Having addressed what to do when your toddler won’t eat something, I thought I’d cover the other major stumbling block that seems to face a lot of us (me) when trying to wean your child onto food/off the breast: convincing them to drink enough of something you want them to drink.
For two of my children, this included convincing them to drink milk despite their best attempts at resisting.
Look, some people might not want to have their child drink milk and that’s fine as well but I really did want my children to drink milk – ideally at a variety of temperatures (i.e., whatever I had available at the time of serving).
Unfortunately they were really keen not to, and so I spent a lot of time reading very boring forums where people debated the pros and cons of various approaches and the efforts they had made and failed with. Anyway the upshot is I have read just about everything on the internet regarding this topic.
So, I can present to you my curated selection of top three tips. If you need to convince a toddler or child to drink something, anything, the following has worked on some extremely stubborn people:
1. Vary the temperature
This is the easiest thing to do and so is worth changing first. A friend’s child refused room temperature or cold milk but would happily drink warm milk.
If your child won’t drink cold milk, try serving it warm. Lots of younger toddlers aren’t so keen on fridge-cold drinks. But for older toddlers, adding some ice cubes can turn a drink into a much more appealing option.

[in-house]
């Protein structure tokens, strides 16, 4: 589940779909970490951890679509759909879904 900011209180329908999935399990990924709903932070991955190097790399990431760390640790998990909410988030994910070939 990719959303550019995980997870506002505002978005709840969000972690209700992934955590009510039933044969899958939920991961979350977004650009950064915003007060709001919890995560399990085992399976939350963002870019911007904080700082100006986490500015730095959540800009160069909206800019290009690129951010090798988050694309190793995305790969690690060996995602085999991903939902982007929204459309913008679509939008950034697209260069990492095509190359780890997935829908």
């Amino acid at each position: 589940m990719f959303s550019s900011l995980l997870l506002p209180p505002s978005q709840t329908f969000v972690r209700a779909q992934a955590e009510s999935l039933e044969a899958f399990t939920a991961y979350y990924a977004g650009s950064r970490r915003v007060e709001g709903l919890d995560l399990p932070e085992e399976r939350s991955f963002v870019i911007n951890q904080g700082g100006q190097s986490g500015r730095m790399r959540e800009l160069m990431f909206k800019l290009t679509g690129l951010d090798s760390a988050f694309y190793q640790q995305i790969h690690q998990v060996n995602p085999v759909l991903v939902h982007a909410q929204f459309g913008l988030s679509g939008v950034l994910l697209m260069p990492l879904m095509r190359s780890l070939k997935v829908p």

If your child will drink one temperature but not another, you are onto a winner and can just slowly and consistently alter the temperature in the direction you need to until they are happy with both ends of the spectrum.
2. Vary the vessel
Using a straw – of aspecific colour – was enough to encourage my third and less stubborn child to drink milk, or anything in fact.
A Star Wars water bottle greatly increased my son’s water intake at school when previously he had totally refused water.
Try ringing the changes on how you are serving the proffered drink. Maybe serve up a drink in one of your coffee cups, which would likely be pretty exciting.
You have a variety of options here, depending on how desperate you are. You might be able to convince your child to start drinking milk by adding a drop or two of vanilla essence to sweeten the milk. Or even a little sugar into warmed milk. Or some nesquik chocolate powder (desperation levels rising).
The aim is just to make the milk slightly less unappealing to begin with – then you can slowly reduce the vanilla/chocolate after they have stopped outright refusing.
My daughter was so completely against the idea of milk that by the time she was turning 3 I had almost given up but my husband started making these ludicrously sugary milkshakes with milk and ice cream and she was so thrilled that she abandoned her principles and now will drink milk very happily in any guise. One to bear in mind.
And finally, as with the food, try to keep it casual. There is nothing worse than being desperate for your child to drink or eat something and having them refuse, but staring and/or pleading doesn’t seem to work (I’ve tried it).
…Three simple steps to convince your toddler to drink something, anything. Step away from the mum forums.